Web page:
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Success! Constance from Uganda raised $240 to fund a thyroidectomy.

Constance
100%
  • $240 raised, $0 to go
$240
raised
$0
to go
Fully funded
Constance's treatment was fully funded on November 12, 2020.

Photo of Constance post-operation

March 9, 2020

Constance underwent a thyroidectomy.

Constance successfully received a thyroidectomy treatment after having been diagnosed with a goitre. She now can speak, feel lively again and has no more complains of pain at all. The excision site is healing as well.

She says, “Thanks so much for the support, may the almighty lord keep you alive so that you may help more and more people who are in need. I will continue with teaching.”

Constance successfully received a thyroidectomy treatment after having been diagnosed with a goitre. She now can speak, feel lively again an...

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January 21, 2020

Constance is a nursery school teacher from Uganda. She has a neck disfigurement that affects her sleeping and causes headaches and swallowing problems. She has struggled with this condition for the past four years. She has tried managing the condition with medication. Constance was reviewed by our surgeon and diagnosed with goitre. She requires a thyroidectomy to correct the condition and was referred to Watsi for funding since she lacks finances to meet the cost of surgery.

Constance is the firstborn child in her family and still supports her younger children through her nursery school teaching job. With limited income and numerous demand for money, she is not able to raise the funds needed.

Our medical partner, African Mission Healthcare Foundation, is helping Constance receive treatment. She is scheduled to undergo a thyroidectomy on January 22nd at our medical partner’s care center. Surgeons will remove all or part of her thyroid gland. This procedure will cost $240, and she and her family need help raising money.

Constance says, ‘I hope all will be back to normal after my surgery.”

Constance is a nursery school teacher from Uganda. She has a neck disfigurement that affects her sleeping and causes headaches and swallowin...

Read more

Constance's Timeline

  • January 21, 2020
    PROFILE SUBMITTED

    Constance was submitted by Robert Kariuki, Process Coordinator at African Mission Healthcare.

  • January 22, 2020
    TREATMENT OCCURRED

    Constance received treatment at Karoli Lwanga Hospital, Nyakibale in Uganda. Medical partners often provide care to patients accepted by Watsi before those patients are fully funded, operating under the guarantee that the cost of care will be paid for by donors.

  • January 26, 2020
    PROFILE PUBLISHED

    Constance's profile was published to start raising funds.

  • March 9, 2020
    TREATMENT UPDATE

    Constance's treatment was successful. Read the update.

  • November 12, 2020
    FULLY FUNDED

    Constance's treatment was fully funded.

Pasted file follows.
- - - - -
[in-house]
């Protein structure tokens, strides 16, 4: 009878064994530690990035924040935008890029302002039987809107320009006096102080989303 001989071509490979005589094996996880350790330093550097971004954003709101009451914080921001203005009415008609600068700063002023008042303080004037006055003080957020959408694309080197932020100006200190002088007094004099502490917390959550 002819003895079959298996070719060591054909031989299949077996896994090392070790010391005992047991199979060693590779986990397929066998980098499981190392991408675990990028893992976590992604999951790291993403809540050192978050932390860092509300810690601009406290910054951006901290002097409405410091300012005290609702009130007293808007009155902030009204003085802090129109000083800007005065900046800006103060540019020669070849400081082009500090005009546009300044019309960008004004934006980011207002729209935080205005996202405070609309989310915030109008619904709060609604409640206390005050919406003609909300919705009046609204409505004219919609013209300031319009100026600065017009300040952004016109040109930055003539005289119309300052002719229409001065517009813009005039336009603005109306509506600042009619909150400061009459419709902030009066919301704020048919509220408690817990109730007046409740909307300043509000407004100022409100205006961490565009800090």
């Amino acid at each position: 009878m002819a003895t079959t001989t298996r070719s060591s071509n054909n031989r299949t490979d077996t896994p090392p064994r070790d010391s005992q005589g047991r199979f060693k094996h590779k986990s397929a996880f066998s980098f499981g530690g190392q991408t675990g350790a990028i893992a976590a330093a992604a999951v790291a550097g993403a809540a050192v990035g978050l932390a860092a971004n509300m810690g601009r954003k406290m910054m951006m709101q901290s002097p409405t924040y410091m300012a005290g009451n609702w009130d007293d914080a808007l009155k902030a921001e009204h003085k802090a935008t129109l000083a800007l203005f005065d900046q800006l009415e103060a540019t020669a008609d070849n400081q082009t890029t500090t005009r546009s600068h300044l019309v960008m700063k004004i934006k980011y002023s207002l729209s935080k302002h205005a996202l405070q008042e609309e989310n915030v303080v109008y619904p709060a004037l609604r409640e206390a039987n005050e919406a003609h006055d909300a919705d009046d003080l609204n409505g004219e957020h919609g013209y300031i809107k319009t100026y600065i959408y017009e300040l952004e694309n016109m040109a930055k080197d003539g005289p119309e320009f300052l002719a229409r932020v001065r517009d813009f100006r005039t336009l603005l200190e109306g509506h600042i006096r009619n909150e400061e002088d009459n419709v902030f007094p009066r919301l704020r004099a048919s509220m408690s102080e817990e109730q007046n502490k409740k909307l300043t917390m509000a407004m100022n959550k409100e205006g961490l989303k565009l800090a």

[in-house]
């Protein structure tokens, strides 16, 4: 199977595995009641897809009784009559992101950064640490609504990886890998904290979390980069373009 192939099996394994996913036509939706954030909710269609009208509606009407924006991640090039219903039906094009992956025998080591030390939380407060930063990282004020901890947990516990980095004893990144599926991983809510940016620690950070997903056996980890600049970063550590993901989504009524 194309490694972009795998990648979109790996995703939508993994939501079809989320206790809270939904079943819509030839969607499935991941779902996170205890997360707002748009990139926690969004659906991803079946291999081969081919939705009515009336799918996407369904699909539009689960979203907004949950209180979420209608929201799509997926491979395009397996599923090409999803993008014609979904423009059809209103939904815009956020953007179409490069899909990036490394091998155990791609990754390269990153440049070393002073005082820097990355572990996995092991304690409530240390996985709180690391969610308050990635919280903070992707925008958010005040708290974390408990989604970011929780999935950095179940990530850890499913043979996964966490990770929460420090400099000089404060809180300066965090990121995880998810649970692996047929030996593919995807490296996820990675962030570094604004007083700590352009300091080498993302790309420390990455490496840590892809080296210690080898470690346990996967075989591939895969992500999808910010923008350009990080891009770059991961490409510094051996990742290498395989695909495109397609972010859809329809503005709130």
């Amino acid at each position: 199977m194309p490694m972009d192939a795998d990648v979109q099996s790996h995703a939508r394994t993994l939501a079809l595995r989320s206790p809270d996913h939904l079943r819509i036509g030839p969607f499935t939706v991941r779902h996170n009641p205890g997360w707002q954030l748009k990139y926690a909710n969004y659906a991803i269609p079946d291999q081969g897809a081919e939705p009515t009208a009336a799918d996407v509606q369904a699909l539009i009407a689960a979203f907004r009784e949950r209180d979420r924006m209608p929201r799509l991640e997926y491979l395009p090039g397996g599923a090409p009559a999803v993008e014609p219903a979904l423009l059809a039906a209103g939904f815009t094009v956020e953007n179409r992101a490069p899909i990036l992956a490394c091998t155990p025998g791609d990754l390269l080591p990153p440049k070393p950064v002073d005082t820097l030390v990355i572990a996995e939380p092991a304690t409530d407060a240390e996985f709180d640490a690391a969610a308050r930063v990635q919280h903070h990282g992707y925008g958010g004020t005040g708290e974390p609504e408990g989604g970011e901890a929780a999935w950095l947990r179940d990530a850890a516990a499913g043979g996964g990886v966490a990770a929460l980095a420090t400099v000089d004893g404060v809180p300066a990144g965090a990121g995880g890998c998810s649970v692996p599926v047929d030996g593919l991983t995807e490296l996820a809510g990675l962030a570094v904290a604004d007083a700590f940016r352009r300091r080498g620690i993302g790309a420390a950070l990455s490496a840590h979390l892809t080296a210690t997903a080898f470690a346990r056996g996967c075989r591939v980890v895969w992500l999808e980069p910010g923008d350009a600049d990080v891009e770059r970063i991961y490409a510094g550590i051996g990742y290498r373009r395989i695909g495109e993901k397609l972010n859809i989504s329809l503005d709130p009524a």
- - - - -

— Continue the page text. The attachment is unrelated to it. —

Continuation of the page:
Funded by 5 donors

Funded by 5 donors

Treatment
Thyroidectomy
  • Cost Breakdown
  • Diagnosis
  • Procedure
On average, it costs $240 for Constance's treatment
Hospital Fees
$163
Medical Staff
$0
Medication
$22
Supplies
$49
Labs
$6
  • Symptoms
  • Impact on patient's life
  • Cultural or regional significance

​What kinds of symptoms do patients experience before receiving treatment?

Patients in need of a thyroidectomy often present with a small thyroid growth (nodule or cyst), a thyroid gland that is so overactive it is dangerous (thyrotoxicosis), cancer of the thyroid, noncancerous (benign) tumors of the thyroid that are causing symptoms, or thyroid swelling (nontoxic goiter) that makes it hard to breathe or swallow. Patients in need of thyroid surgery often present with nervousness, anxiety, rapid heartbeat, hand tremor, excessive sweating, weight loss, and sleep problems, among other symptoms.

​What is the impact on patients’ lives of living with these conditions?

The thyroid gland is an organ located in the front of your neck that releases hormones that control your metabolism (the way your body uses energy), breathing, heart rate, nervous system, weight, body temperature, and many other functions in the body. When the thyroid gland is overactive (hyperthyroidism) the body’s processes speed up and you may experience nervousness, anxiety, rapid heartbeat, hand tremor, excessive sweating, weight loss, and sleep problems, among other symptoms.

What cultural or regional factors affect the treatment of these conditions?

Thyroid disorders are relatively common in the African continent. Iodine deficiency, although still the commonly documented cause of thyroid disorders in Africa, is not as rampant as it used to be. There is a compelling need to set up thyroid disorder registries in order to determine not only the scope of the burden of these disorders, but also to document changing trends, if any, especially given the background of widespread iodization programs. Thyroid cancer is the most common endocrine cancer, and its incidence has continuously increased in the last three decades all over the world. This trend is present on every continent except Africa, where detection is possibly insufficient.